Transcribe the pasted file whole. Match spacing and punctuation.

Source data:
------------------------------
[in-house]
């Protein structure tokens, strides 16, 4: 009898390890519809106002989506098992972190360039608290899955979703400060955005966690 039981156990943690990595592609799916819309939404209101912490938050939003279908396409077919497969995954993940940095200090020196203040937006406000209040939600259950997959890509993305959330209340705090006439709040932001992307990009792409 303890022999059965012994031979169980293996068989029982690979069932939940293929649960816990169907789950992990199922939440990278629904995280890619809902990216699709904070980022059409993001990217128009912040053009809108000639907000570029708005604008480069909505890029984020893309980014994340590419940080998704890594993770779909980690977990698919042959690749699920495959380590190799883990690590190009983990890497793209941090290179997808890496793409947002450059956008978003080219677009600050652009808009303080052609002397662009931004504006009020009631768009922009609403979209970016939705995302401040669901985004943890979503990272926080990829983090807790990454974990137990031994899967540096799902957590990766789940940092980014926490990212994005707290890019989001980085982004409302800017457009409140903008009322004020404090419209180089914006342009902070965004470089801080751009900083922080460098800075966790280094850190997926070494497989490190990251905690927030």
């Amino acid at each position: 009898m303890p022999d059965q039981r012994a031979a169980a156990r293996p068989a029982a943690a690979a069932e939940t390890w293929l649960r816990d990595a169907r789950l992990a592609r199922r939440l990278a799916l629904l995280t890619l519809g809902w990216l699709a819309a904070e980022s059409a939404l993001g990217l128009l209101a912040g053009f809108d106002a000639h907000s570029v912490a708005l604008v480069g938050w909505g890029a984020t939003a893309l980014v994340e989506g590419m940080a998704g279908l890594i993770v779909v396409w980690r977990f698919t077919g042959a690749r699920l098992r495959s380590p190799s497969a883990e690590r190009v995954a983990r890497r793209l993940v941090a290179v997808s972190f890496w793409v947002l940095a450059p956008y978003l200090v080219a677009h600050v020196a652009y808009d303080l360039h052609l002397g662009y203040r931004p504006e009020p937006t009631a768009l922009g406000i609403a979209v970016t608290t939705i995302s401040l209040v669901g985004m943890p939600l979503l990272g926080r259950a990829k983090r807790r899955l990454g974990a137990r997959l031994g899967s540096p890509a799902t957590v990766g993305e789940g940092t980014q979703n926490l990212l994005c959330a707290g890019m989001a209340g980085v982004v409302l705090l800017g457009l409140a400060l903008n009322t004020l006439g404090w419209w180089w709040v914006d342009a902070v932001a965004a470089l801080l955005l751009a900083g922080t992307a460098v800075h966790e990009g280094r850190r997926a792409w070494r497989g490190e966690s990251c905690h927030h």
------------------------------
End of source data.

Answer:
[in-house]
């Protein structure tokens, strides 16, 4: 009898390890519809106002989506098992972190360039608290899955979703400060955005966690 039981156990943690990595592609799916819309939404209101912490938050939003279908396409077919497969995954993940940095200090020196203040937006406000209040939600259950997959890509993305959330209340705090006439709040932001992307990009792409 303890022999059965012994031979169980293996068989029982690979069932939940293929649960816990169907789950992990199922939440990278629904995280890619809902990216699709904070980022059409993001990217128009912040053009809108000639907000570029708005604008480069909505890029984020893309980014994340590419940080998704890594993770779909980690977990698919042959690749699920495959380590190799883990690590190009983990890497793209941090290179997808890496793409947002450059956008978003080219677009600050652009808009303080052609002397662009931004504006009020009631768009922009609403979209970016939705995302401040669901985004943890979503990272926080990829983090807790990454974990137990031994899967540096799902957590990766789940940092980014926490990212994005707290890019989001980085982004409302800017457009409140903008009322004020404090419209180089914006342009902070965004470089801080751009900083922080460098800075966790280094850190997926070494497989490190990251905690927030």
């Amino acid at each position: 009898m303890p022999d059965q039981r012994a031979a169980a156990r293996p068989a029982a943690a690979a069932e939940t390890w293929l649960r816990d990595a169907r789950l992990a592609r199922r939440l990278a799916l629904l995280t890619l519809g809902w990216l699709a819309a904070e980022s059409a939404l993001g990217l128009l209101a912040g053009f809108d106002a000639h907000s570029v912490a708005l604008v480069g938050w909505g890029a984020t939003a893309l980014v994340e989506g590419m940080a998704g279908l890594i993770v779909v396409w980690r977990f698919t077919g042959a690749r699920l098992r495959s380590p190799s497969a883990e690590r190009v995954a983990r890497r793209l993940v941090a290179v997808s972190f890496w793409v947002l940095a450059p956008y978003l200090v080219a677009h600050v020196a652009y808009d303080l360039h052609l002397g662009y203040r931004p504006e009020p937006t009631a768009l922009g406000i609403a979209v970016t608290t939705i995302s401040l209040v669901g985004m943890p939600l979503l990272g926080r259950a990829k983090r807790r899955l990454g974990a137990r997959l031994g899967s540096p890509a799902t957590v990766g993305e789940g940092t980014q979703n926490l990212l994005c959330a707290g890019m989001a209340g980085v982004v409302l705090l800017g457009l409140a400060l903008n009322t004020l006439g404090w419209w180089w709040v914006d342009a902070v932001a965004a470089l801080l955005l751009a900083g922080t992307a460098v800075h966790e990009g280094r850190r997926a792409w070494r497989g490190e966690s990251c905690h927030h």